Almost 3 weeks ago, the #SurgicalStrikeOnCash or #Demonetization was splashed all over the news. It was a spectacle like never before. It was all over Twitter, Facebook, Whatsapp and even out in the real world. It was the one thing everyone ever talked about. In fact in a way it turned strangers into friends from the aching need to discuss the issue. On my daily walks with my dogs, I would see a bunch of senior citizens huddled up in the society and discussing demonetization. “Sir, Modi government is doing very big changes. You watch how the country will change.” one said, almost reminding me of a scene from the Anil Kapoor starrer Nayak where he seeks (and successfully manages) to fix his state in a single day as CM. “You can withdraw from the Post Office also”, said another.
While it was fun watching it as a bystander, it was also painful to know about the distress it’s caused amongst the poorest people of the society. For me personally, it led to a bit of an epiphany.
I had no currency notes to exchange, and thanks to having a work-from-home job, I had no necessary travel needs either. Let’s say I’m one of the very few lucky ones on whom the inconvenience of demonetization was almost lost. And that perhaps is why I was able to see it in a light most others couldn’t.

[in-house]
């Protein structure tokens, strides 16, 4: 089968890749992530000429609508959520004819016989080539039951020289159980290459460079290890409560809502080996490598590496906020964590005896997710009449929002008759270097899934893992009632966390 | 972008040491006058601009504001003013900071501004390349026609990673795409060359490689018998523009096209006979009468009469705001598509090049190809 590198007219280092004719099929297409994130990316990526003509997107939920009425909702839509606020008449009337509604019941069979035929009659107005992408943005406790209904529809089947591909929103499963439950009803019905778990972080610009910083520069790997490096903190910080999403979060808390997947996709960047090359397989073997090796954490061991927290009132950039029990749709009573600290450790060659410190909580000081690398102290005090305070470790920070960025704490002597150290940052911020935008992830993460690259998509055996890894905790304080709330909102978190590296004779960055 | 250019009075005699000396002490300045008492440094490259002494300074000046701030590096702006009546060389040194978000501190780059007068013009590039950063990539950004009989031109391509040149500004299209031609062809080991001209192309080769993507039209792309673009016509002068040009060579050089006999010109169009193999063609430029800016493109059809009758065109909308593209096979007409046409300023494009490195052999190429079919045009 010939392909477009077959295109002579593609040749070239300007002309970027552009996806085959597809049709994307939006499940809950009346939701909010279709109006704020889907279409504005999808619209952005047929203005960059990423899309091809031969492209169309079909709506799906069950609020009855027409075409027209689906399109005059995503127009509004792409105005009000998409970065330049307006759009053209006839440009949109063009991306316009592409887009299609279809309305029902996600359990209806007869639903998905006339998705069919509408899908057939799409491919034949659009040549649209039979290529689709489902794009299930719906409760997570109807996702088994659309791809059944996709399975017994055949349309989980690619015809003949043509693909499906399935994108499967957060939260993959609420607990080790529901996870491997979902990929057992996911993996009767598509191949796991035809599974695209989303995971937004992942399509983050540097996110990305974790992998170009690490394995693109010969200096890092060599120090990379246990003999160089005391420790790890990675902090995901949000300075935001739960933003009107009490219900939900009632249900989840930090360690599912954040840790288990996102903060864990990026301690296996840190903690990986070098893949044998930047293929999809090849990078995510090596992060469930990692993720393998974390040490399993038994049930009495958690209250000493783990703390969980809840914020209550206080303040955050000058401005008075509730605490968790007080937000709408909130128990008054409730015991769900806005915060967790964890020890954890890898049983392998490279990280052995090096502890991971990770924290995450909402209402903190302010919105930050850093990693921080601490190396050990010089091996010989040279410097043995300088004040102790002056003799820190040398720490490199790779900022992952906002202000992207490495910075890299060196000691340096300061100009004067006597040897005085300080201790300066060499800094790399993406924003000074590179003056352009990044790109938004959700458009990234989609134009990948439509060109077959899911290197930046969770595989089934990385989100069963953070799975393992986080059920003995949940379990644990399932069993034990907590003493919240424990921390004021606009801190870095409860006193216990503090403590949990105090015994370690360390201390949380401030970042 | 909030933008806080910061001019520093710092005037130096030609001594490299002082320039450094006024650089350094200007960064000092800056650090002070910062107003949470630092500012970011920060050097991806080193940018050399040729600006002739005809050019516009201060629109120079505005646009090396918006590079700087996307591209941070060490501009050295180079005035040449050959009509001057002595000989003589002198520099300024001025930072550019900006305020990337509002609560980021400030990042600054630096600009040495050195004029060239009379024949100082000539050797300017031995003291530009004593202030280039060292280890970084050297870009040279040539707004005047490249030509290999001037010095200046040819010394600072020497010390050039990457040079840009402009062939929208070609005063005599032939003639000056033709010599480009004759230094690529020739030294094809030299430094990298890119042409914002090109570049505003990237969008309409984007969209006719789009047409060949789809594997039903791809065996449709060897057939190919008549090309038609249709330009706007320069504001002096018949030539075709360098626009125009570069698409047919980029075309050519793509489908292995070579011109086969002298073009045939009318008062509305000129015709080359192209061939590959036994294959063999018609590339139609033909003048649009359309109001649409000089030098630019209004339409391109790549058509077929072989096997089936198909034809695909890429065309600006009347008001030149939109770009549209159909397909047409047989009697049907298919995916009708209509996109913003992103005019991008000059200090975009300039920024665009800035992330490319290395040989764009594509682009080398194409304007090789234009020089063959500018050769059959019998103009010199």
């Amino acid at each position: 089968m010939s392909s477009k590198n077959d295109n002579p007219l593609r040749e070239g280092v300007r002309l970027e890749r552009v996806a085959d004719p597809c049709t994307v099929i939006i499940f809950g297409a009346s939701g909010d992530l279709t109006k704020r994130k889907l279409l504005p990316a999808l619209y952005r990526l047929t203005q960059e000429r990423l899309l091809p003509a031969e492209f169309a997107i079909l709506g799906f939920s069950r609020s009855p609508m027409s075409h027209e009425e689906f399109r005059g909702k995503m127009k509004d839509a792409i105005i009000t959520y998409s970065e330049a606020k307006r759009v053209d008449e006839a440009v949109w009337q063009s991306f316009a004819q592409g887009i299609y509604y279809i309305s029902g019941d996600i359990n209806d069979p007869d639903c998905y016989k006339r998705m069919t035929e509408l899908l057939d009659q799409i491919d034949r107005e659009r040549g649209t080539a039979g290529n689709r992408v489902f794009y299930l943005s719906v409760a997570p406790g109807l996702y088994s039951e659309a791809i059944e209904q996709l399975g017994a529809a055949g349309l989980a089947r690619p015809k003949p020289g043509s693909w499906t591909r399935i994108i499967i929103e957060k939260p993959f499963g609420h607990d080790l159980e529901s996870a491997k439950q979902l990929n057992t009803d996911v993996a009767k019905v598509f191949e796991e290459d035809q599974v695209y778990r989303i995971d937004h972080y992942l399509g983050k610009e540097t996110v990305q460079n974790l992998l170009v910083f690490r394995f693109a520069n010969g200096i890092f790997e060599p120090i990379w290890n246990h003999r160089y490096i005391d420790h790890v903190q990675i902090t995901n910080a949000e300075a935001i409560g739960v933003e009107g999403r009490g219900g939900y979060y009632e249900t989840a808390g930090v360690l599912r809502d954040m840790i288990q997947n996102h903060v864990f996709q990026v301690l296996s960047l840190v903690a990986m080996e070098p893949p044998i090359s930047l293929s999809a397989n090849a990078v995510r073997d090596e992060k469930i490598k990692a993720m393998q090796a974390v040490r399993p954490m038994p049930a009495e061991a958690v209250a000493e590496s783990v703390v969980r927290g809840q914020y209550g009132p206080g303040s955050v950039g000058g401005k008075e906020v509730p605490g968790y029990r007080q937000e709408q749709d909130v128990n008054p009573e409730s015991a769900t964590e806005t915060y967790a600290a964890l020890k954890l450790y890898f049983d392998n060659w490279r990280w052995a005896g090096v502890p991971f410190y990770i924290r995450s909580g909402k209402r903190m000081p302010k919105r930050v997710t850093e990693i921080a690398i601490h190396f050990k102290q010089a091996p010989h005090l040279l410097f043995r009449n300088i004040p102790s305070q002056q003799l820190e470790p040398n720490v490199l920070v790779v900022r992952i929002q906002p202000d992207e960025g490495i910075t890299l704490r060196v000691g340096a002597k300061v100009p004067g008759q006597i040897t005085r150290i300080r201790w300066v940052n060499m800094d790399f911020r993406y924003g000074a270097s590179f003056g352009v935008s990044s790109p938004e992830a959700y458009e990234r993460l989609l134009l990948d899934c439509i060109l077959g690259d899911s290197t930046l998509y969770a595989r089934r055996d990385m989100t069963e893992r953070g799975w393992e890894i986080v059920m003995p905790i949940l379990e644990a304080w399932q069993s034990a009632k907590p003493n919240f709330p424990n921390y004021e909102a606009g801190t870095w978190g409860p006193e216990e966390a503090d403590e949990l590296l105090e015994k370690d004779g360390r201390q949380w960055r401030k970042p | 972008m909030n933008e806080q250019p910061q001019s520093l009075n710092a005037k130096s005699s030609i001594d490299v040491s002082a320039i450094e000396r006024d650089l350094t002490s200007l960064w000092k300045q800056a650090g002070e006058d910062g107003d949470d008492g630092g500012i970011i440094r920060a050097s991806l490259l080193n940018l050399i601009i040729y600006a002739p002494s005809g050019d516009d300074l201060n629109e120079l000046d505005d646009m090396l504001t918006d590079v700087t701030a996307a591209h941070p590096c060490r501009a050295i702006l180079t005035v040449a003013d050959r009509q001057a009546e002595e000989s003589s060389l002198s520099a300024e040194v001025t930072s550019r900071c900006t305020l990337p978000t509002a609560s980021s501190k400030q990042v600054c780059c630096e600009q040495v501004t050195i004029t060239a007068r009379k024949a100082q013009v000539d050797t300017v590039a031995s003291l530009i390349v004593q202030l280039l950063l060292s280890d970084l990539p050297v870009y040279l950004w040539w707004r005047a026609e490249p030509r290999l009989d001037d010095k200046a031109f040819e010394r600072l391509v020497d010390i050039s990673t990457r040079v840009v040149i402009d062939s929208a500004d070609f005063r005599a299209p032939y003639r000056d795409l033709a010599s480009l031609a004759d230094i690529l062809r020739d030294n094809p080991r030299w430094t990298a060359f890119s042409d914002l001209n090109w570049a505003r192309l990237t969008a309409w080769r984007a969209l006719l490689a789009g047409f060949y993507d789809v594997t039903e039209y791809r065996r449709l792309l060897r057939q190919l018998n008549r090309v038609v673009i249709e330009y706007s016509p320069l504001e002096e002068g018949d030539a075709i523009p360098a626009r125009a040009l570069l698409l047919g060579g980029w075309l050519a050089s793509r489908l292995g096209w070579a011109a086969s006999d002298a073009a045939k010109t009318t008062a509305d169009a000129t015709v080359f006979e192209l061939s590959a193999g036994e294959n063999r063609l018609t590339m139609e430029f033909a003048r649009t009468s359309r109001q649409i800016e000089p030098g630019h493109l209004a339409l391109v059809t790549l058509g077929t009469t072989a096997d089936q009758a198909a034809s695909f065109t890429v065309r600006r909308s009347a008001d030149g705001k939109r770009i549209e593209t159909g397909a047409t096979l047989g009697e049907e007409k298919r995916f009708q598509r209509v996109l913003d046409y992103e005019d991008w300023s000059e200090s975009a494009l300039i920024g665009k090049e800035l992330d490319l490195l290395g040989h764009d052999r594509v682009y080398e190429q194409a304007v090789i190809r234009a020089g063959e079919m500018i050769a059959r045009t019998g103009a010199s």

I’m someone with an itch for ‘buying things’. I’m not as much as a shopaholic as a random money spender on the most random things that I usually don’t need or don’t end up using. If I step out out of my house for thing A, I come back with things, B,C,D and then some. If nothing else, when I have cash in my wallet, I end up stuffing my face with some chaat or other street food.
I made a weekend trip to Hampi recently, and if not for the strict hard budget I had for the trip thanks to having only a certain amount of cash, I would’ve spent probably double of what I did. So, there was no eating more than I had the hunger for, no Just-because-I feel-like-Nutella-Smoothies, and instead of spending big cash at fancy restaurants, I tried to eat at the cheapest, most basic places to save cash. I didn’t buy no alcohol, no smokes.
It’s been 3 weeks now. I’ve resisted going to the bank or the ATMs so far because I don’t want to the add to the queues till I have to. I’m cashless as can be. But also, this has been an extremely humbling exercise. Luckily, I’m privileged enough to have got by some of my requirements like groceries, the odd cab, and phone recharges with digital wallets and my debit card, but as far spending cash is concerned, I’ve almost spent 0, and lived.
The other day I needed a medical gauze for my dog who was wounded, and that’s when I realised I had no cash to pay for it, but the medical store understood and let me have it, and asked me to pay later, with a smile. Demonetization brought out a humane side in people I haven’t seen before. If I or anyone I knew were in a medical emergency, perhaps a cashless insurance policy would’ve saved the day. That also made me think about how important having a medical insurance is.
For all its fallouts, demonetization has had its benefits. Our househelp has opened a bank account finally. Our newspaper guy now accepts payments on Paytm, and I have had my Chris McCandless from Into The Wild moment.